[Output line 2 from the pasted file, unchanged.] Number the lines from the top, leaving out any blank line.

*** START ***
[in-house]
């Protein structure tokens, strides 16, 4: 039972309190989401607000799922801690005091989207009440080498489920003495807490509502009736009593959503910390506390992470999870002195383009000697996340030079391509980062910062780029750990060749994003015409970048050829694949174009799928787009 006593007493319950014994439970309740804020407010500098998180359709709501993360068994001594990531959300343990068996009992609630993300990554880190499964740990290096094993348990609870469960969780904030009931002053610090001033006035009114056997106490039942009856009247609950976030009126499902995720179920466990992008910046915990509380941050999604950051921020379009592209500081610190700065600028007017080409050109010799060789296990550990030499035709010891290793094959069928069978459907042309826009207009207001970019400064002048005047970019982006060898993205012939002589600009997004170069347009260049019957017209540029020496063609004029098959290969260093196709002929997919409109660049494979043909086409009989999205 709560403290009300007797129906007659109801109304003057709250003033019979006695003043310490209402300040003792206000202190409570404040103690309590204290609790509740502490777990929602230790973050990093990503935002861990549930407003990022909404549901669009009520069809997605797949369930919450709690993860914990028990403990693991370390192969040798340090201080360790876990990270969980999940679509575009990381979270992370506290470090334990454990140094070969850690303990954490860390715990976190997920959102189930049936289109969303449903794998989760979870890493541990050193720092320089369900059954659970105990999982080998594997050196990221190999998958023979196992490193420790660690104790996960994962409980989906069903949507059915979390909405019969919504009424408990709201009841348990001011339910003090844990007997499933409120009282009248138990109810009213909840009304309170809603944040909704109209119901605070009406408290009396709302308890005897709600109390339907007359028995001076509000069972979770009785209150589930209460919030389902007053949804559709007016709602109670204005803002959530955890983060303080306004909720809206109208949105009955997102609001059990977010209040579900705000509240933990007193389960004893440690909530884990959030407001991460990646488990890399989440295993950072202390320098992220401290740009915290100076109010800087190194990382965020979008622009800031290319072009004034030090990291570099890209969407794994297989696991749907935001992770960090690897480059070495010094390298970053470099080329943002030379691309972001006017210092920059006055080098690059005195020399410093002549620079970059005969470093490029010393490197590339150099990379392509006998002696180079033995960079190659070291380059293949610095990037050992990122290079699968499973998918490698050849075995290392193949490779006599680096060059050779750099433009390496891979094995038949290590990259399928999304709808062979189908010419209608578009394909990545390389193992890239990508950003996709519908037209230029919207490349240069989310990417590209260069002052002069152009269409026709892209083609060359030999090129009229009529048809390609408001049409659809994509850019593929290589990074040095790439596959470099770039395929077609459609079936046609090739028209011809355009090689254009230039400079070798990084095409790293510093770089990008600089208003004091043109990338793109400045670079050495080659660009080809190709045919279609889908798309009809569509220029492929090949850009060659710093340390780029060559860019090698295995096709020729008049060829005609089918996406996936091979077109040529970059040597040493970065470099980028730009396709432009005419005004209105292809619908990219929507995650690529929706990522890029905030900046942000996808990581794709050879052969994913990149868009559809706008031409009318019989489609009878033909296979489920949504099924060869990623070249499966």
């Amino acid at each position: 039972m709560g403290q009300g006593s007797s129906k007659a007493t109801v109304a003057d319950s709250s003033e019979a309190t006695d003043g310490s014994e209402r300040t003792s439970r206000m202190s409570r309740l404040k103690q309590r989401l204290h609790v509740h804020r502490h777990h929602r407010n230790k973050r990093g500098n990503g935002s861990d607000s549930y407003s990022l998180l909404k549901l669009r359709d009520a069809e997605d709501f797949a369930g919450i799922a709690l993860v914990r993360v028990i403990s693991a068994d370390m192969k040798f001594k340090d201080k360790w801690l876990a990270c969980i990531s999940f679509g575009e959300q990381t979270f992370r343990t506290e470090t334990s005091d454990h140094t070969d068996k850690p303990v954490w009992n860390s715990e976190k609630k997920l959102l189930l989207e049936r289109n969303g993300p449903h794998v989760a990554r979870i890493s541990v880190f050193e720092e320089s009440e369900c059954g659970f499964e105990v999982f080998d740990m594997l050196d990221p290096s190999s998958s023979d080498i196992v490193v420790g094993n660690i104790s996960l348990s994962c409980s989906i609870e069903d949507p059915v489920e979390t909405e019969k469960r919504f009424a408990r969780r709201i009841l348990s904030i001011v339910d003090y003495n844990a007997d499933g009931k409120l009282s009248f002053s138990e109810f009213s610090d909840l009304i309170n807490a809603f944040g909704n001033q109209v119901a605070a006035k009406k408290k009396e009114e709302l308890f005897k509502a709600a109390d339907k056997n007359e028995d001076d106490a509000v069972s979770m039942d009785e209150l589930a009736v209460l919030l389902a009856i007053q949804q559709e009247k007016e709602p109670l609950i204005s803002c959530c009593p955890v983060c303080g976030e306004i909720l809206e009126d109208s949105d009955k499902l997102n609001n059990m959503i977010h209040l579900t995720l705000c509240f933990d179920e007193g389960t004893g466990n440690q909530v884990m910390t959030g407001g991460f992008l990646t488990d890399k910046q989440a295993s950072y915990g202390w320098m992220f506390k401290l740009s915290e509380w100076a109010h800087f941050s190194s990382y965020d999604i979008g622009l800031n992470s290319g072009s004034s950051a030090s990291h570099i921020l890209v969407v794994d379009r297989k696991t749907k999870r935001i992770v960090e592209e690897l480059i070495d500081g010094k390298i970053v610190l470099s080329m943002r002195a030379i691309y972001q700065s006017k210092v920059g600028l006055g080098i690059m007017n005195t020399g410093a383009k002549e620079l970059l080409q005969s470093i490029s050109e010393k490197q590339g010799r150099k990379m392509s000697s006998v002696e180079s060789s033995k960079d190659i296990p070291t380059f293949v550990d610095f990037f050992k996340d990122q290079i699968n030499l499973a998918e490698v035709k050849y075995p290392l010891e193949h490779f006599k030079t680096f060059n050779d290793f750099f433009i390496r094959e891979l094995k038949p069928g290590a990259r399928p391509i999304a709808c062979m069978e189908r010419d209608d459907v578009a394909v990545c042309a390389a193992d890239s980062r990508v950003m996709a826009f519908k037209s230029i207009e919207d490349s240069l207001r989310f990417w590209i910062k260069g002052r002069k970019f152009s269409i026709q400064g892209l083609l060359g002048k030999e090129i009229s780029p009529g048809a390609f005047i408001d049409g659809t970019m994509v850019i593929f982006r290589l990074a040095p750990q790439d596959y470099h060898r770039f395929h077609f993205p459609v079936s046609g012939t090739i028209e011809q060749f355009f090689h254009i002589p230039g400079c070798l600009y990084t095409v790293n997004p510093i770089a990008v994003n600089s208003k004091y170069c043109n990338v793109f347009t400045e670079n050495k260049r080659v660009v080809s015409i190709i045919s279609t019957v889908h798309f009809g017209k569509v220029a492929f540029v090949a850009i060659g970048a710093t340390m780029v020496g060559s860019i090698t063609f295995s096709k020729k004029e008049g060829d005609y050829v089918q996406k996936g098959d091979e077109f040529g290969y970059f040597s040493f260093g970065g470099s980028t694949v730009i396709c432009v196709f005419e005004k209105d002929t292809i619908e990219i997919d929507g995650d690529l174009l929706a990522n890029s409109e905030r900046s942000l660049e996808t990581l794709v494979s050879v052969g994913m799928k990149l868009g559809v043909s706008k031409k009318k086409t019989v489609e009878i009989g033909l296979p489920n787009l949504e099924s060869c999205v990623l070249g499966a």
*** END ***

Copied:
């Protein structure tokens, strides 16, 4: 039972309190989401607000799922801690005091989207009440080498489920003495807490509502009736009593959503910390506390992470999870002195383009000697996340030079391509980062910062780029750990060749994003015409970048050829694949174009799928787009 006593007493319950014994439970309740804020407010500098998180359709709501993360068994001594990531959300343990068996009992609630993300990554880190499964740990290096094993348990609870469960969780904030009931002053610090001033006035009114056997106490039942009856009247609950976030009126499902995720179920466990992008910046915990509380941050999604950051921020379009592209500081610190700065600028007017080409050109010799060789296990550990030499035709010891290793094959069928069978459907042309826009207009207001970019400064002048005047970019982006060898993205012939002589600009997004170069347009260049019957017209540029020496063609004029098959290969260093196709002929997919409109660049494979043909086409009989999205 709560403290009300007797129906007659109801109304003057709250003033019979006695003043310490209402300040003792206000202190409570404040103690309590204290609790509740502490777990929602230790973050990093990503935002861990549930407003990022909404549901669009009520069809997605797949369930919450709690993860914990028990403990693991370390192969040798340090201080360790876990990270969980999940679509575009990381979270992370506290470090334990454990140094070969850690303990954490860390715990976190997920959102189930049936289109969303449903794998989760979870890493541990050193720092320089369900059954659970105990999982080998594997050196990221190999998958023979196992490193420790660690104790996960994962409980989906069903949507059915979390909405019969919504009424408990709201009841348990001011339910003090844990007997499933409120009282009248138990109810009213909840009304309170809603944040909704109209119901605070009406408290009396709302308890005897709600109390339907007359028995001076509000069972979770009785209150589930209460919030389902007053949804559709007016709602109670204005803002959530955890983060303080306004909720809206109208949105009955997102609001059990977010209040579900705000509240933990007193389960004893440690909530884990959030407001991460990646488990890399989440295993950072202390320098992220401290740009915290100076109010800087190194990382965020979008622009800031290319072009004034030090990291570099890209969407794994297989696991749907935001992770960090690897480059070495010094390298970053470099080329943002030379691309972001006017210092920059006055080098690059005195020399410093002549620079970059005969470093490029010393490197590339150099990379392509006998002696180079033995960079190659070291380059293949610095990037050992990122290079699968499973998918490698050849075995290392193949490779006599680096060059050779750099433009390496891979094995038949290590990259399928999304709808062979189908010419209608578009394909990545390389193992890239990508950003996709519908037209230029919207490349240069989310990417590209260069002052002069152009269409026709892209083609060359030999090129009229009529048809390609408001049409659809994509850019593929290589990074040095790439596959470099770039395929077609459609079936046609090739028209011809355009090689254009230039400079070798990084095409790293510093770089990008600089208003004091043109990338793109400045670079050495080659660009080809190709045919279609889908798309009809569509220029492929090949850009060659710093340390780029060559860019090698295995096709020729008049060829005609089918996406996936091979077109040529970059040597040493970065470099980028730009396709432009005419005004209105292809619908990219929507995650690529929706990522890029905030900046942000996808990581794709050879052969994913990149868009559809706008031409009318019989489609009878033909296979489920949504099924060869990623070249499966």